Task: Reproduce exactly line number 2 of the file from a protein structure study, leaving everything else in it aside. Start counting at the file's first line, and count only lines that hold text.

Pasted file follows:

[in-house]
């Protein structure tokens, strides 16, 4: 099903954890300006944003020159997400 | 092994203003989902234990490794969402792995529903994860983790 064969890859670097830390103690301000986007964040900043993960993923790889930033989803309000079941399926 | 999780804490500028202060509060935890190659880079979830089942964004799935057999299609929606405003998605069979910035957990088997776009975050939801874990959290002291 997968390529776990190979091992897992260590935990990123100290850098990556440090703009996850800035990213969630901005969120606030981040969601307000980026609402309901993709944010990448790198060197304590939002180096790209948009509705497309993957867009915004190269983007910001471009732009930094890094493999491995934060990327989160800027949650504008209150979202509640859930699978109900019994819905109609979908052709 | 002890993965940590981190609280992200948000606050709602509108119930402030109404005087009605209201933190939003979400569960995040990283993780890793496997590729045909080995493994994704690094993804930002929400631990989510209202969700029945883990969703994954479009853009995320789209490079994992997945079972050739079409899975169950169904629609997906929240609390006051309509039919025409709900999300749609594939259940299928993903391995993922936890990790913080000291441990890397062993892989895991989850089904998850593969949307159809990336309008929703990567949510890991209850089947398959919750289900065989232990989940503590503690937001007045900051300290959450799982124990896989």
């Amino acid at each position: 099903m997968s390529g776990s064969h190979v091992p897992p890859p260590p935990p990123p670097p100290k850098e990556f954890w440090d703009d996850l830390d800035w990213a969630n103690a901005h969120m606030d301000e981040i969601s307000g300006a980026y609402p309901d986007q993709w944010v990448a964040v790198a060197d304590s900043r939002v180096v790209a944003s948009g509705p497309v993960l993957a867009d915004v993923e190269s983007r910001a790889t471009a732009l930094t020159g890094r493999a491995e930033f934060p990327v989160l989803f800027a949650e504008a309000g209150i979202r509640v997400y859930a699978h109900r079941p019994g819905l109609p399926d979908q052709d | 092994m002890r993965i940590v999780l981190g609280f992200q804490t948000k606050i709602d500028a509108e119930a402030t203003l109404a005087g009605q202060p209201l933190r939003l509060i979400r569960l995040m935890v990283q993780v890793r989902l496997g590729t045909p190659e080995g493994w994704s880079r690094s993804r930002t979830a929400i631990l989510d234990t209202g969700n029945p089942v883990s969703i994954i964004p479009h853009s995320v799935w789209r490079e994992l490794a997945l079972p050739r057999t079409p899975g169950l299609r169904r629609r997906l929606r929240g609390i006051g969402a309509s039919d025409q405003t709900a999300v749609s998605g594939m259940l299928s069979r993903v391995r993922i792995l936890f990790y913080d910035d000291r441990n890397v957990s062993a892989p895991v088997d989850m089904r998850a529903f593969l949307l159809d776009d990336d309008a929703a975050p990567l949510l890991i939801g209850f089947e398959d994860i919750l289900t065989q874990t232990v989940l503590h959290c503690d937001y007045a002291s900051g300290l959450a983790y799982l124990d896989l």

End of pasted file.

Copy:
């Protein structure tokens, strides 16, 4: 099903954890300006944003020159997400 | 092994203003989902234990490794969402792995529903994860983790 064969890859670097830390103690301000986007964040900043993960993923790889930033989803309000079941399926 | 999780804490500028202060509060935890190659880079979830089942964004799935057999299609929606405003998605069979910035957990088997776009975050939801874990959290002291 997968390529776990190979091992897992260590935990990123100290850098990556440090703009996850800035990213969630901005969120606030981040969601307000980026609402309901993709944010990448790198060197304590939002180096790209948009509705497309993957867009915004190269983007910001471009732009930094890094493999491995934060990327989160800027949650504008209150979202509640859930699978109900019994819905109609979908052709 | 002890993965940590981190609280992200948000606050709602509108119930402030109404005087009605209201933190939003979400569960995040990283993780890793496997590729045909080995493994994704690094993804930002929400631990989510209202969700029945883990969703994954479009853009995320789209490079994992997945079972050739079409899975169950169904629609997906929240609390006051309509039919025409709900999300749609594939259940299928993903391995993922936890990790913080000291441990890397062993892989895991989850089904998850593969949307159809990336309008929703990567949510890991209850089947398959919750289900065989232990989940503590503690937001007045900051300290959450799982124990896989």